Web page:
Even in circumstances of increased pressure and unpredictability as demonstrated during the COVID-19 pandemic, we found that caregivers who already face life-challenging tasks seemed to build on a rich and creative repertoire in dealing with a very difficult situation. However, it is still a struggle and one that may be difficult to sustain for a long time period.  Our research shows the vital importance of healthcare professional support of people with advanced cancer and their partners as well as informal social support networks in building and maintaining resilience. Overall, we found that exploring the caregiver’s personal experiences in this unique situation could increase understanding on resilience and more particularly the dynamic interplay between personal resources and those available to them in their community and from healthcare services.

READ THE FULL ARTICLE IN ‘PALLIATIVE MEDICINE’

We hope you’ll read the longer article in ‘Palliative Medicine’ – EAPC members can access a FREE copy from the EAPC website. ‘Trapped in a double cage: How patients’ partners experience the diagnosis of advanced cancer in times of the COVID-19 pandemic: An interpretative phenomenological analysis’ by Sophie Opsomer, Sofie Joossens, Jan De Lepeleire, Peter Pype and Emelien Lauwerier. Issue published: Palliative Medicine 2022, Vol. 36(5) 810–820. https://doi.org/10.1177/02692163221080660

References

  1.  Opsomer S, De Lepeleire J, Lauwerier E, et al. Resilience in family caregivers of patients diagnosed with advanced cancer – unravelling the process of bouncing back from difficult experiences, a hermeneutic review. Eur J Gen Pract 2020; 26: 79-85.
  2. Opsomer S, Lauwerier E, De Lepeleire J, et al. Resilience in advanced cancer caregiving. A systematic review and meta-synthesis. Palliative Medicine 2022;36(1):44-58.
  3. Bonanno GA, Romero SA and Klein SI. The temporal elements of psychological resilience: an integrative framework for the study of individuals, families, and communities. Psychological Inquiry 2015; 26: 139-169.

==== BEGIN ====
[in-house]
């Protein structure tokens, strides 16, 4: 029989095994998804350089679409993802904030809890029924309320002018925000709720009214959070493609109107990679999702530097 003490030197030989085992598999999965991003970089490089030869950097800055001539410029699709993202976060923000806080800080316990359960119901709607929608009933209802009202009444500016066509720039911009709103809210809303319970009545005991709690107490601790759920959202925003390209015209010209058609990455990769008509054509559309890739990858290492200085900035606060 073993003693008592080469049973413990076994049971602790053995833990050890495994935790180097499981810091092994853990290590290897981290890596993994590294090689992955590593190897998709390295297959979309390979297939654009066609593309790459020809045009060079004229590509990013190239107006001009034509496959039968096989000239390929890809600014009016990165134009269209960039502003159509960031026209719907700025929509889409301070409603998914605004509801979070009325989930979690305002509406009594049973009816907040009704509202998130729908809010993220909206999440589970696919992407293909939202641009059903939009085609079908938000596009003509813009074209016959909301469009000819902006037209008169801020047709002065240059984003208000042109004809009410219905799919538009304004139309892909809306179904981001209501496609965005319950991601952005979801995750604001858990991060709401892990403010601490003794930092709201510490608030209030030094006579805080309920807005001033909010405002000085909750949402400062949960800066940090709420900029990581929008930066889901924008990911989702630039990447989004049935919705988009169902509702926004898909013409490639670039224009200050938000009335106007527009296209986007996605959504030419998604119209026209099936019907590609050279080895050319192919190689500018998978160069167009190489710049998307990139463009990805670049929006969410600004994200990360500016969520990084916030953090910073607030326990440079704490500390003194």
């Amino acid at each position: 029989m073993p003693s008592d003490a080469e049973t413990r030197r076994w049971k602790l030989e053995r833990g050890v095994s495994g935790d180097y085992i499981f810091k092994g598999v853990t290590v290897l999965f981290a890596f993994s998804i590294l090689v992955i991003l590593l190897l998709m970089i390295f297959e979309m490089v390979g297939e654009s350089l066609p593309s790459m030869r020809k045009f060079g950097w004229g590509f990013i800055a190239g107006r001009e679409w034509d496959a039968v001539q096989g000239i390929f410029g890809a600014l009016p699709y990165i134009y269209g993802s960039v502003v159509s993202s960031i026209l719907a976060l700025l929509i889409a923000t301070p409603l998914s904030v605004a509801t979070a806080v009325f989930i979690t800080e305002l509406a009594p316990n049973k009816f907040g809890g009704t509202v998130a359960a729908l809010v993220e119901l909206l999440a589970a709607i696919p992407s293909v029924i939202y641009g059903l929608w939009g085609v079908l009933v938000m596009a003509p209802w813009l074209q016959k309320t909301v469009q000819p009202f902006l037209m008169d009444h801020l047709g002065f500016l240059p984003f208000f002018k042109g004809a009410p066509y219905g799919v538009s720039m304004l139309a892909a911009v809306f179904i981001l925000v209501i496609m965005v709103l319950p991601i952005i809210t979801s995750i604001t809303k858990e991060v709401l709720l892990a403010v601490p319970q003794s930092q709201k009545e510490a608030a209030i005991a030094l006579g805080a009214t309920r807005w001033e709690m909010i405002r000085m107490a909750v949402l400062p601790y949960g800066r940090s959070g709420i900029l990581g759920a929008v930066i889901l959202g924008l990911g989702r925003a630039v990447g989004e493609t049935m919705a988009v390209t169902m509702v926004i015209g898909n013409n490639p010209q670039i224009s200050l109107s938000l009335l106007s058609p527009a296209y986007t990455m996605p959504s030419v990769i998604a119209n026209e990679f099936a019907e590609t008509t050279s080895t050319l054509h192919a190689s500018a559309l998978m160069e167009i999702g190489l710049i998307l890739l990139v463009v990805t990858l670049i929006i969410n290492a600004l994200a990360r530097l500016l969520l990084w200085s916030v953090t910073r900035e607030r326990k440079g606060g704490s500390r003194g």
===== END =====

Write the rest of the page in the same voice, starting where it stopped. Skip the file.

Links

  • Read Palliative Medicine Editor’s Choice posts on the EAPC blog.
  • Follow Palliative Medicine on Twitter @palliativemedj.

About the author

Sophie is a Belgian General Practitioner, experienced in palliative care, elderly care, and communication in healthcare and a PhD student at the Academic Center for General Practice, Katholieke Universiteit Leuven and at the Department of Public Health and Primary Care at Ghent University. Her research focuses on resilience in partners of patients diagnosed with advanced or palliative cancer, using qualitative research methods to gain more insights into this area. LinkedIn & Twitter: @opsomersophie.

EAPC MEMBERS – DOWNLOAD THIS, AND ALL OTHER ‘EDITOR’S CHOICE’ ARTICLES, FREE OF CHARGE

If you are currently an Individual or Associate EAPC Member, you have full access to the Members Area of the EAPC website, and the chance to download a free PDF of all ‘Editor’s Choice’ articles, as well as many other membership benefits. Just click here, enter your email address and membership password and choose from the list of journal articles for 2022.

Join, or renew your membership here. Members of our national associations can join the EAPC for free.